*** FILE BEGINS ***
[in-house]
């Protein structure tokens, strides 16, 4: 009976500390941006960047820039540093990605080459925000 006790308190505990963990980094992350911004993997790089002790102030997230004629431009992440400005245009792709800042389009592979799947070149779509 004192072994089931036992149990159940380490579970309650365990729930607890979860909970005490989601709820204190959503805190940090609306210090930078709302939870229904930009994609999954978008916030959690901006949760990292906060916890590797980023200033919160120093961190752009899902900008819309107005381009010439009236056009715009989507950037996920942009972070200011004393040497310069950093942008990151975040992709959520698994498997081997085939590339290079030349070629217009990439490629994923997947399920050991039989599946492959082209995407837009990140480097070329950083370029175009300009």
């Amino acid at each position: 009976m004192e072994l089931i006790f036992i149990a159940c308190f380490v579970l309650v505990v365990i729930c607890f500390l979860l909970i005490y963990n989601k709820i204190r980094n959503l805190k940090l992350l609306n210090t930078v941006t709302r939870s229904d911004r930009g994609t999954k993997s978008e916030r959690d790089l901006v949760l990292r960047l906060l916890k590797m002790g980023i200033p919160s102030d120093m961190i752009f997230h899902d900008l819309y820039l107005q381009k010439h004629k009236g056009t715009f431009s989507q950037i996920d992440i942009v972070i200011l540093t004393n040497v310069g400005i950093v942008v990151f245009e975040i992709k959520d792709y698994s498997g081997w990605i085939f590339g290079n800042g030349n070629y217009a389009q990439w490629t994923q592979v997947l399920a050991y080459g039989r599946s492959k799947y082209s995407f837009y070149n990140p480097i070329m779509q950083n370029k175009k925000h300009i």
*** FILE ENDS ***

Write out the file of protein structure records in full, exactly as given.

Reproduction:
[in-house]
């Protein structure tokens, strides 16, 4: 009976500390941006960047820039540093990605080459925000 006790308190505990963990980094992350911004993997790089002790102030997230004629431009992440400005245009792709800042389009592979799947070149779509 004192072994089931036992149990159940380490579970309650365990729930607890979860909970005490989601709820204190959503805190940090609306210090930078709302939870229904930009994609999954978008916030959690901006949760990292906060916890590797980023200033919160120093961190752009899902900008819309107005381009010439009236056009715009989507950037996920942009972070200011004393040497310069950093942008990151975040992709959520698994498997081997085939590339290079030349070629217009990439490629994923997947399920050991039989599946492959082209995407837009990140480097070329950083370029175009300009």
């Amino acid at each position: 009976m004192e072994l089931i006790f036992i149990a159940c308190f380490v579970l309650v505990v365990i729930c607890f500390l979860l909970i005490y963990n989601k709820i204190r980094n959503l805190k940090l992350l609306n210090t930078v941006t709302r939870s229904d911004r930009g994609t999954k993997s978008e916030r959690d790089l901006v949760l990292r960047l906060l916890k590797m002790g980023i200033p919160s102030d120093m961190i752009f997230h899902d900008l819309y820039l107005q381009k010439h004629k009236g056009t715009f431009s989507q950037i996920d992440i942009v972070i200011l540093t004393n040497v310069g400005i950093v942008v990151f245009e975040i992709k959520d792709y698994s498997g081997w990605i085939f590339g290079n800042g030349n070629y217009a389009q990439w490629t994923q592979v997947l399920a050991y080459g039989r599946s492959k799947y082209s995407f837009y070149n990140p480097i070329m779509q950083n370029k175009k925000h300009i």